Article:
Indoor environmental quality and infection control in surgery rooms: code requirements vs. performance motivation. A critical review
Tipo de documentoArtículo
Fecha de publicación2014-08-01
Condiciones de accesoAcceso restringido por política de la editorial
Surgery rooms are a space type with particularly stringent indoor environmental quality (IEQ) requirements (large airflow rates and narrow comfort windows), which translate into high energy use. Due to the unclear IEQ and infection control requirements for surgery rooms in Spain, these spaces are often designed and operated 24 hours per day and 7 days per week, to meet the most stringent recommendations (not only the requirements) in the available standards and guidelines. This paper critically reviews the Spanish mandatory requirements for surgery rooms by comparing them against their performance motivation and other international standards. Regulatory ambiguities and code-compliant energy efficiency opportunities are identified.; The requirements and recommendations in the standards included in this review differ in their magnitude (particularly the airflow requirements), but are similar in their prescriptive nature. This paper identifies the performance goals associated to the prescriptive requirements, and proposes a method to adjust system operation (outdoor airflow rate, total supply air, indoor air temperature, and indoor air relative humidity) to meet IEQ performance goals while reducing energy use. Further work is required to define operation infection control requirements for the different surgery types and enable a performance based control strategy based on real time particle concentration monitoring.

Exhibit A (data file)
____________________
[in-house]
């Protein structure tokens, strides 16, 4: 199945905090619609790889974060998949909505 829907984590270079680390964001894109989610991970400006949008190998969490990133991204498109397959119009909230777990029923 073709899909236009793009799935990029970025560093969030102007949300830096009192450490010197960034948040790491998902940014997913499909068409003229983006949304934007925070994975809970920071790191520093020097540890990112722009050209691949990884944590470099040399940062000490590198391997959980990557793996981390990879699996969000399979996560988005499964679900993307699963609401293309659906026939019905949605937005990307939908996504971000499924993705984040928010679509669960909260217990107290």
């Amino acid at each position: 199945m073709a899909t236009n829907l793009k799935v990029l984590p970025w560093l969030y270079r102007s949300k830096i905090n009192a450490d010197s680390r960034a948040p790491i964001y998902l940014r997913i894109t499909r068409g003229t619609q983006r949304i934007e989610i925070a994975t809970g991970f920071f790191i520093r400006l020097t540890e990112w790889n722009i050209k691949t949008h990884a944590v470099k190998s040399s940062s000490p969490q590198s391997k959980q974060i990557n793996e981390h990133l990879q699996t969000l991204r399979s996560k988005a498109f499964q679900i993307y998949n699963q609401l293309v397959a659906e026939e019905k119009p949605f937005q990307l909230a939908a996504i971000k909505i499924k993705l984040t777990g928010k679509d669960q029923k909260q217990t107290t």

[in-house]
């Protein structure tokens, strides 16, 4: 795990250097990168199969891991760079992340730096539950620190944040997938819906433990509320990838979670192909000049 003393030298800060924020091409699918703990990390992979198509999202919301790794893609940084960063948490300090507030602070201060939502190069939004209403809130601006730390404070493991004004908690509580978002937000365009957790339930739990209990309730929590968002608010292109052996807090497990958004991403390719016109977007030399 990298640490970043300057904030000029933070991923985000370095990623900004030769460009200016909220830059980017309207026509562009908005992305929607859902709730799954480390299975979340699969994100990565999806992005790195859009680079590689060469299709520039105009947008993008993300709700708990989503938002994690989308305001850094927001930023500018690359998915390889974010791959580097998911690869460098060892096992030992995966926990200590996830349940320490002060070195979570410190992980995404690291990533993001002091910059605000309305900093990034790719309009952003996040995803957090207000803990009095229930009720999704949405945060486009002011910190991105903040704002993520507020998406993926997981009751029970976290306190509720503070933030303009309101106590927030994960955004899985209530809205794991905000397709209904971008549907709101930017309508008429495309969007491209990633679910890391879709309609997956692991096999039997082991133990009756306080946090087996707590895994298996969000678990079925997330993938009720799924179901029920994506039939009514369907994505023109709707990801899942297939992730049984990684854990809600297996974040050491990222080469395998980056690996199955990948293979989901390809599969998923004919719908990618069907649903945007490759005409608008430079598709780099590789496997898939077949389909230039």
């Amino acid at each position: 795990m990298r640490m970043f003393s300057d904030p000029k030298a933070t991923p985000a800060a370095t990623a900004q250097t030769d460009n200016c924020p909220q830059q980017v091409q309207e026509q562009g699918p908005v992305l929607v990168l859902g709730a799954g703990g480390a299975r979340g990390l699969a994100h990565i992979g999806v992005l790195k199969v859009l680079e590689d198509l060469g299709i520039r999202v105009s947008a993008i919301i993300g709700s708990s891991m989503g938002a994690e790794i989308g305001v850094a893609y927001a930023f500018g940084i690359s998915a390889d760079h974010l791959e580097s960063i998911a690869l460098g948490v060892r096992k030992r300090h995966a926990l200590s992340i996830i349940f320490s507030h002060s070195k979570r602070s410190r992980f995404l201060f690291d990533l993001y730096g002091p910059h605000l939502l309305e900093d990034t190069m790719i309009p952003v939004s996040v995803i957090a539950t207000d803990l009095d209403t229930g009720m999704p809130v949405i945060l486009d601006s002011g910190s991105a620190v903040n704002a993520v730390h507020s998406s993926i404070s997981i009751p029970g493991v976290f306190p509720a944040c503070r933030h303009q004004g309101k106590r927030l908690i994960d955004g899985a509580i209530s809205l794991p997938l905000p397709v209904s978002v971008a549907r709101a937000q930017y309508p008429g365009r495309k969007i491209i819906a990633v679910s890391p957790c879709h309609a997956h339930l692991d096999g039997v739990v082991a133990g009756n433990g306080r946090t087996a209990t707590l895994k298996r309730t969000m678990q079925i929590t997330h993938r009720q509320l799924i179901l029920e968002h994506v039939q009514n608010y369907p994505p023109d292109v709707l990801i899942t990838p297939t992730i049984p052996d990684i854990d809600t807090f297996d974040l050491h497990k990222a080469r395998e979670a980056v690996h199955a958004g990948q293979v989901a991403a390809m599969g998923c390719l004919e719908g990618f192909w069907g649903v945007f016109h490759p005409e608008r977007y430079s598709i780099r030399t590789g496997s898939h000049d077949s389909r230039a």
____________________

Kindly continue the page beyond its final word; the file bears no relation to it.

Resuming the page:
CitaciónCubi, E.; Salom, J.; Garrido, N. Indoor environmental quality and infection control in surgery rooms: code requirements vs. performance motivation. A critical review. "HVAC & R research", 01 Agost 2014, vol. 20, núm. 6, p. 643-654.
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